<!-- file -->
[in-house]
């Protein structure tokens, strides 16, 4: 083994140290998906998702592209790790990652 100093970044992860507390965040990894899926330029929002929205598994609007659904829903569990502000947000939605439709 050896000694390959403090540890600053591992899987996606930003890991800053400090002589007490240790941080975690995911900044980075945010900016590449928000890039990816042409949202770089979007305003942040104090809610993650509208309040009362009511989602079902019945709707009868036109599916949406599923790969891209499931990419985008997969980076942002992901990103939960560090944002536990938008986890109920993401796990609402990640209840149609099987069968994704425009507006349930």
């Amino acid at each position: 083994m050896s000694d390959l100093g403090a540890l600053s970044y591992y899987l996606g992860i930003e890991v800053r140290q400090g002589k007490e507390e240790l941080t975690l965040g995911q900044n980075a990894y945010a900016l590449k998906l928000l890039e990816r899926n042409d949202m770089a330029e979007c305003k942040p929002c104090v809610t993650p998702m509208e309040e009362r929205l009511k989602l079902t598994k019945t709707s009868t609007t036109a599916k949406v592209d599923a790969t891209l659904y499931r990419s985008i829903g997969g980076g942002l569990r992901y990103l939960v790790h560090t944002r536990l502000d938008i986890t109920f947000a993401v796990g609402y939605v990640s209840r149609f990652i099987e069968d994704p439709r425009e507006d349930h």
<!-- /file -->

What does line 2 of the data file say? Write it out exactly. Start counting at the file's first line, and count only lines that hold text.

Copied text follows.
């Protein structure tokens, strides 16, 4: 083994140290998906998702592209790790990652 100093970044992860507390965040990894899926330029929002929205598994609007659904829903569990502000947000939605439709 050896000694390959403090540890600053591992899987996606930003890991800053400090002589007490240790941080975690995911900044980075945010900016590449928000890039990816042409949202770089979007305003942040104090809610993650509208309040009362009511989602079902019945709707009868036109599916949406599923790969891209499931990419985008997969980076942002992901990103939960560090944002536990938008986890109920993401796990609402990640209840149609099987069968994704425009507006349930």